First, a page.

2. Get help as quickly as you can in the form of counseling or therapy for your violent behavior. YOU must be willing to take this very necessary step. If you don’t know where to turn for help, I advise visiting the website www.menstoppingviolence.org, an important organization, based in Atlanta, that can give you a starting point and some suggestions. Also visit www.usdoj.gov/ovw/pledge.htm where you can find helpful information on what men and boys can do to get help for themselves. Get your hands on and watch Aishah Shahidah Simmons’ critically important documentary film NO! as soon as you are able. You can order it at www.notherapedocumentary.org. NO! is, specifically, about the history of rape and sexual assault in Black America, but that film has made its way around the globe and from that very specific narrative comes some very hard and real truths about male violence against females that is universal, that applies to us all, regardless of our race or culture. Also get a copy of Byron Hurt’s Beyond Beats and Rhymes, perhaps the most important documentary film ever made about the relationship between American popular culture and American manhood. Don’t just watch these films, watch them with other men, and watch them with an eye toward critical thinking, healing, and growth, even if they make you angry or very comfortable. And although it may be difficult and painful, you must be willing to dig into your past, into the family and environment you’ve come from, to begin to understand the root causes of your violent behavior. For me that meant acknowledging the fact that, beginning in the home with my young single mother, and continuing through what I encountered on the streets or navigated in the parks and the schoolyards, was the attitude that violence was how every single conflict should be dealt with. More often than not, this violence was tied to a false sense of power, of being in control. Of course the opposite is the reality: violence towards women has everything to do with powerlessness and being completely out of control. Also, we need to be clear that some men simply hate or have a very low regard for women and girls. Some of us, like me, were the victims of physical, emotional, and verbal abuse at the hands of mothers who had been completely dissed by our fathers, so we caught the brunt of our mothers’ hurt and anger. Some of us were abandoned by our mothers. Some of us were sexually assaulted by our mothers or other women in our lives as boys. Some of us watched our fathers or other men terrorize our mothers, batter our mothers, abuse our mothers, and we simply grew up thinking that that male-female dynamic was the norm. Whatever the case may be, part of that “getting help” must involve the word forgiveness. Forgiveness of ourselves for our inhuman behavioral patterns and attitudes, and forgiveness of any female who we feel has wronged us at some point in our lives. Yes, my mother did hurt me as a child but as an adult I had to realize I was acting out that hurt with the women I was encountering. I had to forgive my mother, over a period of time, with the help of counseling and a heavy dose of soul-searching to understand who she was, as well as the world that created her. And I had to acknowledge that one woman’s actions should not justify a lifetime of backward and destructive reactions to women and girls. And, most importantly, we must have the courage to apologize to any female we have wronged. Ask for her forgiveness, and accept the fact that she may not be open to your apology. That is her right.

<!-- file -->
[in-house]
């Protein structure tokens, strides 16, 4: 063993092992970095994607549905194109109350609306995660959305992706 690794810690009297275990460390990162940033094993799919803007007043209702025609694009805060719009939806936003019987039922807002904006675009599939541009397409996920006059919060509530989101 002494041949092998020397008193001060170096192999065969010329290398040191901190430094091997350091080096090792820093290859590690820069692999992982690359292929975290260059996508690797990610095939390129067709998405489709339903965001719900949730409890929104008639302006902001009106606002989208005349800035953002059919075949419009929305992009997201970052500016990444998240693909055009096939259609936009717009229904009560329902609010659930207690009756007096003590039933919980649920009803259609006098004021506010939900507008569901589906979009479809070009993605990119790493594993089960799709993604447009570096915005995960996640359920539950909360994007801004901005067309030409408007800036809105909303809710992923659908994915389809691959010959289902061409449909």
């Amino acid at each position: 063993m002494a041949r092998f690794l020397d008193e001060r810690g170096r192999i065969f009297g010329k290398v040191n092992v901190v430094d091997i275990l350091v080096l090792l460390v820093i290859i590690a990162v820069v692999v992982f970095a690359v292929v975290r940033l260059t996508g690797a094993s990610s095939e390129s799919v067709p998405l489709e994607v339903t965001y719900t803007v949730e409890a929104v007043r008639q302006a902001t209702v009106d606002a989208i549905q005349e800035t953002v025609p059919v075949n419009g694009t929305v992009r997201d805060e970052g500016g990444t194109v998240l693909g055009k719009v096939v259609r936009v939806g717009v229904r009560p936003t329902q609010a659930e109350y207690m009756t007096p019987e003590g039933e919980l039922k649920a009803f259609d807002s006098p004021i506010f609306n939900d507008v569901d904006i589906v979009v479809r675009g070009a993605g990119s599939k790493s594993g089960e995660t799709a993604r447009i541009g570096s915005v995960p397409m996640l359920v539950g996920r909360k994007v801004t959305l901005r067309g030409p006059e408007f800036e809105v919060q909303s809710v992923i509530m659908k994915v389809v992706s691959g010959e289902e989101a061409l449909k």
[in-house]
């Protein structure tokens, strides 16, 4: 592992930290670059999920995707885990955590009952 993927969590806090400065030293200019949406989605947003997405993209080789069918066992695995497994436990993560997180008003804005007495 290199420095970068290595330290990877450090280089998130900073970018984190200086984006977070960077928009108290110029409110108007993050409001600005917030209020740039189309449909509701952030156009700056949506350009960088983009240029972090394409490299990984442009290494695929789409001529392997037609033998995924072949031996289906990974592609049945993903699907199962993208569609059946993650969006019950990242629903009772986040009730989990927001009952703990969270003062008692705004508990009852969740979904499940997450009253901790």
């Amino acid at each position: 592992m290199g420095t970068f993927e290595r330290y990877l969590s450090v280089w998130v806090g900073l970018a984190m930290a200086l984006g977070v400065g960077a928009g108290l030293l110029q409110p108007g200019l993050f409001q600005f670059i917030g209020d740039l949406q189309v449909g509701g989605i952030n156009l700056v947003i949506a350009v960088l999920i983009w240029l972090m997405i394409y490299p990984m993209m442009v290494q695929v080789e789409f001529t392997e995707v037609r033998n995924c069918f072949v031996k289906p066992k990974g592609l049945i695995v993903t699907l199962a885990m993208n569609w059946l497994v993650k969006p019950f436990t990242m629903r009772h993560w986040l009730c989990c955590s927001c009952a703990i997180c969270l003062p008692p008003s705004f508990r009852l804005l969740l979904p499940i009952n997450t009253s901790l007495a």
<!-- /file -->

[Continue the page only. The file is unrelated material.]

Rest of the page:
3. Learn to listen to the voices of women and girls. And once we learn how to listen, we must truly hear their concerns, their hopes and their fears. Given that America was founded on sexism—on the belief system of male dominance and privilege—as much as it was founded on the belief systems of racism and classism, all of us are raised and socialized to believe that women and girls are unequal to men and boys, that they are nothing more than mothers, lovers, or sexual objects, that it is okay to call them names, to touch them without their permission, to be violent toward them physically, emotionally, spiritually—or all of the above. This mindset, unfortunately, is reinforced in much of our educational curriculum, from preschool right through college, through the popular culture we digest every single day through music, sports, books, films, and the internet, and through our male peers who often do not know any better either—because they had not learned to listen to women’s voices either. For me that meant owning the fact that throughout my years of college, for example, I never read more than a book or two by women writers. Or that I never really paid attention to the stories of the women in my family, in my community, to female friends, colleagues, and lovers who, unbeknownst to me, had been the victims of violence at some point in their lives. So when I began to listen to and absorb the voices, the stories, and the ideas of women like Pearl Cleage, Gloria Steinem, bell hooks, Alice Walker, of the housekeeper, of the hair stylist, of the receptionist, of the school crossing guard, of the nurse’s aid, and many others, it was nothing short of liberating, to me. Terribly difficult for me as a man, yes, because it was forcing me to rethink everything I once believed. But I really had no other choice but to listen if I was serious about healing. And if I was serious about my own personal growth. It all begins with a very simple question we males should ask each and every woman in our lives: Have you ever been physically abused or battered by a man?